Also, sleeping on the floor delivers more benefits such as offering firmer support for the spine and neck.

    Unlike soft mattresses, lying down on the floors flat foundation prevents your body from sinking while you sleep. As a result, it can keep your body steady, maintain correct spine and neck alignment, and later on, benefit you with a good posture.

    This is why people who sleep on beds prop plyboards under their mattresses.

    When your body dips into a soft bed, it shapes your spine into a perilous curve. Its not only the back but your limb muscles, and foot and knee joints can suffer, too, after a considerable time.

    When we sleep, we need a firmer bed to settle on. But keep in mind that sleeping on solid concrete, without mats or pillows is subject to more muscle pains when you wake up.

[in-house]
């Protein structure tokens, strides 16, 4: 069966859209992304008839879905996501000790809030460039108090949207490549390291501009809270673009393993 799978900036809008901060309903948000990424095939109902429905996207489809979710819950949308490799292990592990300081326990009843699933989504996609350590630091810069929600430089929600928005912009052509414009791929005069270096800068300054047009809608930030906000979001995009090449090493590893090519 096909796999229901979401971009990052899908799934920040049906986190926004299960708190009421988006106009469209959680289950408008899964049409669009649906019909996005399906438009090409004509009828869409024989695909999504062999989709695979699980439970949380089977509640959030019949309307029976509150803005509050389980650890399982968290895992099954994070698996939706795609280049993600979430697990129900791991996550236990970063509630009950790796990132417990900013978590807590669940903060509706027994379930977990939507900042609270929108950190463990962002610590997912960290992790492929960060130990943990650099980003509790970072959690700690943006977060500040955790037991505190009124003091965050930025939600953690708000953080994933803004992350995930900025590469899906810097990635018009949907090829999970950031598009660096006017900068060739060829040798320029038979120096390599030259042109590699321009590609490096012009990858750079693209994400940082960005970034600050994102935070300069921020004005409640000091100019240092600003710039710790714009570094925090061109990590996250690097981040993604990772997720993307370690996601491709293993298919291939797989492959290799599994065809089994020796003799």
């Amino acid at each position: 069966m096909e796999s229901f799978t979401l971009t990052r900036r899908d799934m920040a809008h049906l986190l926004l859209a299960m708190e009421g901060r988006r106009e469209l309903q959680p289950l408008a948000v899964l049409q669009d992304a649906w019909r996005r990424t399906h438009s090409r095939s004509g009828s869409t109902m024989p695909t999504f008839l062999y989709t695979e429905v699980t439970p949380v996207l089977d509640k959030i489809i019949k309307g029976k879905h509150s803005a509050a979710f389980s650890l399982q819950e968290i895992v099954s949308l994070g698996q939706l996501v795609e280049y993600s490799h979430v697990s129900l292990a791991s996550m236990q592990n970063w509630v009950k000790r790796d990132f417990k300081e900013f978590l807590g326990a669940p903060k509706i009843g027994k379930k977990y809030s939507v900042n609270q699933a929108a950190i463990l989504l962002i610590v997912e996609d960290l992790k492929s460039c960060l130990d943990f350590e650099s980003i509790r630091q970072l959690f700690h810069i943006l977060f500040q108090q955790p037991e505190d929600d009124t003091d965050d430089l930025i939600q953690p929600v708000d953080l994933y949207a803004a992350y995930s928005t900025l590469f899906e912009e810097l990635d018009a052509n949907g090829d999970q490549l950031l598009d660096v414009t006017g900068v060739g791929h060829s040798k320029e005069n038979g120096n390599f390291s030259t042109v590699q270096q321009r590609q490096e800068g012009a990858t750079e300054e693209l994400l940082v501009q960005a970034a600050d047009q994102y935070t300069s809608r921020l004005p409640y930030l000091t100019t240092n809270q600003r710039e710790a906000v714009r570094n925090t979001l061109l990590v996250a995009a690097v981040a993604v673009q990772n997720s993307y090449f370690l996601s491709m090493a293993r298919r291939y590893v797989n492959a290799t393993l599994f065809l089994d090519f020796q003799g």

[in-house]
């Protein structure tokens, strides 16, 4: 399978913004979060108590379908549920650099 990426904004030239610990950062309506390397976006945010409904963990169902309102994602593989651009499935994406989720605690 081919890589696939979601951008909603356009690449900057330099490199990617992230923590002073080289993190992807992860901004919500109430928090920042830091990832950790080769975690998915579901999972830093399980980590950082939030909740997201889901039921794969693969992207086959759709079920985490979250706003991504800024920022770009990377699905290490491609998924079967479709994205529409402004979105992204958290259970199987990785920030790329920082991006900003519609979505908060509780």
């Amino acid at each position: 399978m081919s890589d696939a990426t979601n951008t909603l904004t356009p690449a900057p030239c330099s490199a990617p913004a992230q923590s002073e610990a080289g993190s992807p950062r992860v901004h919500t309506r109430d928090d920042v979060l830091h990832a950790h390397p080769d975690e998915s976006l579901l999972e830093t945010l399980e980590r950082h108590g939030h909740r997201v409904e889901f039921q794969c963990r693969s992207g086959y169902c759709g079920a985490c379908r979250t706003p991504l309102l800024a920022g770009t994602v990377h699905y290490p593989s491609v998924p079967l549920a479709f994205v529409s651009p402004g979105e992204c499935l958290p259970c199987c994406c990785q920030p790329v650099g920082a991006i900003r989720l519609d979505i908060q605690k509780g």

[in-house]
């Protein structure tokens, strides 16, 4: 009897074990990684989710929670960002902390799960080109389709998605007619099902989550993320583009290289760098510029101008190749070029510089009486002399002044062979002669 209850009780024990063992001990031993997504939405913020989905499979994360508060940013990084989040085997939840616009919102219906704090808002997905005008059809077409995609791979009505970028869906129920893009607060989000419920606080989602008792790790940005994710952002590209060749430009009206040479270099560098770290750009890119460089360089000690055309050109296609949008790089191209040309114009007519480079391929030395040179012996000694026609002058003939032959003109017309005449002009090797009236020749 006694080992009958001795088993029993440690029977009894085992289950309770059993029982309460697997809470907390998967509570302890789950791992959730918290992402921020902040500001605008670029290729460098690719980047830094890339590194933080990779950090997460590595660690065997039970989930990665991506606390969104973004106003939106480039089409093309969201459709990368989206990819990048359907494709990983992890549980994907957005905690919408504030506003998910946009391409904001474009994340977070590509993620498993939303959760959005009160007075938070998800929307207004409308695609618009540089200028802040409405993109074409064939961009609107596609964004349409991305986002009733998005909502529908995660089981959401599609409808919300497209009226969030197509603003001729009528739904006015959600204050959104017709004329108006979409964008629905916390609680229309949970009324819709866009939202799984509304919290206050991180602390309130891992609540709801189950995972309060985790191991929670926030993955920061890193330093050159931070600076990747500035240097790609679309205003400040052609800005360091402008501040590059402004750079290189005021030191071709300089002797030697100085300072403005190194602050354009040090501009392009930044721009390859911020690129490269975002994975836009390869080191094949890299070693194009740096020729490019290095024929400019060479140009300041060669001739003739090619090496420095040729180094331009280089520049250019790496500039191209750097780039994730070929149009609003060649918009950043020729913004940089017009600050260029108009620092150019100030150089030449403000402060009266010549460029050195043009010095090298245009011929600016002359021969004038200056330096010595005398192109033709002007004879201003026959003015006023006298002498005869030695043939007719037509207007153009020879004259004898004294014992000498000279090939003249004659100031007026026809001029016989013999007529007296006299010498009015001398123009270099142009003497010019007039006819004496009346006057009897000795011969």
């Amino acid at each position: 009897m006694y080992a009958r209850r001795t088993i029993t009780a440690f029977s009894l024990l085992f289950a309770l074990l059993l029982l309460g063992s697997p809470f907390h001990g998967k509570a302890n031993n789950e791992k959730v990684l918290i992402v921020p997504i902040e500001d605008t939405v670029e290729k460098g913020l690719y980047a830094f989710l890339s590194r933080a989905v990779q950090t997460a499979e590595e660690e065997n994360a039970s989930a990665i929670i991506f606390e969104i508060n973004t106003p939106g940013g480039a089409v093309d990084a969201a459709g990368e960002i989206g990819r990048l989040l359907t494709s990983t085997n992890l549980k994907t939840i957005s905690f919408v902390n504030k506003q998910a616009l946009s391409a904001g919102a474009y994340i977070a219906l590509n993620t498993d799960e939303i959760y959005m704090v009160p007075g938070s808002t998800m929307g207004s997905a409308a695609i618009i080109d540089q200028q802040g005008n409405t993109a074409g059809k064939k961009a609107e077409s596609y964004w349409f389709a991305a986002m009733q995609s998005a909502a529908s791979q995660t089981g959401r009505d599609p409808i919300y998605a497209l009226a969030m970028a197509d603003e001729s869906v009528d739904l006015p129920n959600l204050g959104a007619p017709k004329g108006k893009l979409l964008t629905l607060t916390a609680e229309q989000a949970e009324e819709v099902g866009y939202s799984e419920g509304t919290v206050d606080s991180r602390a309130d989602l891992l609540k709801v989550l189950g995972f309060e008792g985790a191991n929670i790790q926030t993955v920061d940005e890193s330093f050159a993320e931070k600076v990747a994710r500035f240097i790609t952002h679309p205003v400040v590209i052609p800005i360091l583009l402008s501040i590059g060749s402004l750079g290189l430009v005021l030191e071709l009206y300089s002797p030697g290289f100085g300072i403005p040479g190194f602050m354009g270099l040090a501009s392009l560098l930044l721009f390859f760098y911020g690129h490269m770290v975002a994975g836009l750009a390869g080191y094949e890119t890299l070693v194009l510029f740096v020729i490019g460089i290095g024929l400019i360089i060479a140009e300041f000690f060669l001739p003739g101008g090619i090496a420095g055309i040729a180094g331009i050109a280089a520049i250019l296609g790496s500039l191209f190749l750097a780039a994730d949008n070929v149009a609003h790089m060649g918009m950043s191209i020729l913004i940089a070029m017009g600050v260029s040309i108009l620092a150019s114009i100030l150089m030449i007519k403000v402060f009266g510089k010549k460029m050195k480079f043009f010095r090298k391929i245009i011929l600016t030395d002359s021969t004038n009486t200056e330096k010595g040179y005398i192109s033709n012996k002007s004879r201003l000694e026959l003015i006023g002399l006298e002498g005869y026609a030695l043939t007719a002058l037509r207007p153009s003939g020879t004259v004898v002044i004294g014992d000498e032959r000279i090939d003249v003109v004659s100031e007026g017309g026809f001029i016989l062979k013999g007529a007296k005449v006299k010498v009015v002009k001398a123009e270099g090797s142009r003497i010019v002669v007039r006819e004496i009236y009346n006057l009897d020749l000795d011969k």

Even the Japanese people dont sleep directly above concrete floors. Instead, they prepare a futon Japanese bedding over rice straw floors called tatami.

    That said, you still need thin mattresses to cushion your bodys pressure points. If not, you might wake up with sore muscles and abhor the idea of floor-sleeping.

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    Is Sleeping On The Floor Good For You

    The main reason why people switch to sleeping on the floor is that they believe its a better option than a mattress. This belief is based on hundreds of reviews, blogs, and articles online.However, there is always a chance that one of those famous benefits can be a myth. Thats why we have decided to take a closer look at the issue and answer the question Is sleeping on the floor good for you?